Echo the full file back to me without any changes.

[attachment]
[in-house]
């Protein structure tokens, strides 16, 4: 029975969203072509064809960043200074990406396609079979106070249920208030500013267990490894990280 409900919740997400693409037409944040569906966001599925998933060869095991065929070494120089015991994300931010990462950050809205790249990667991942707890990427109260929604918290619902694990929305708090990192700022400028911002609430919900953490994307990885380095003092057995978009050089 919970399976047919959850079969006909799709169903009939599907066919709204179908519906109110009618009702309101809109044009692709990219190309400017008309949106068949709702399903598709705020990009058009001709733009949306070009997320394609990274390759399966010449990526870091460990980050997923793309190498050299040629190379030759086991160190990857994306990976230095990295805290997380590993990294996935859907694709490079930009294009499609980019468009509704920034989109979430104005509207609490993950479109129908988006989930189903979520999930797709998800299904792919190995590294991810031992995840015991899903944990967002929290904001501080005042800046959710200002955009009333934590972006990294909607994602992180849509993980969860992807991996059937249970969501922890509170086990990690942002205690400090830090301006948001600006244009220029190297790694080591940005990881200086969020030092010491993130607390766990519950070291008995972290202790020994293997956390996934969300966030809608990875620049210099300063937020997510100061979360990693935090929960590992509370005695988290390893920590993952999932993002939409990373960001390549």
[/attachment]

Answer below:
[in-house]
């Protein structure tokens, strides 16, 4: 029975969203072509064809960043200074990406396609079979106070249920208030500013267990490894990280 409900919740997400693409037409944040569906966001599925998933060869095991065929070494120089015991994300931010990462950050809205790249990667991942707890990427109260929604918290619902694990929305708090990192700022400028911002609430919900953490994307990885380095003092057995978009050089 919970399976047919959850079969006909799709169903009939599907066919709204179908519906109110009618009702309101809109044009692709990219190309400017008309949106068949709702399903598709705020990009058009001709733009949306070009997320394609990274390759399966010449990526870091460990980050997923793309190498050299040629190379030759086991160190990857994306990976230095990295805290997380590993990294996935859907694709490079930009294009499609980019468009509704920034989109979430104005509207609490993950479109129908988006989930189903979520999930797709998800299904792919190995590294991810031992995840015991899903944990967002929290904001501080005042800046959710200002955009009333934590972006990294909607994602992180849509993980969860992807991996059937249970969501922890509170086990990690942002205690400090830090301006948001600006244009220029190297790694080591940005990881200086969020030092010491993130607390766990519950070291008995972290202790020994293997956390996934969300966030809608990875620049210099300063937020997510100061979360990693935090929960590992509370005695988290390893920590993952999932993002939409990373960001390549």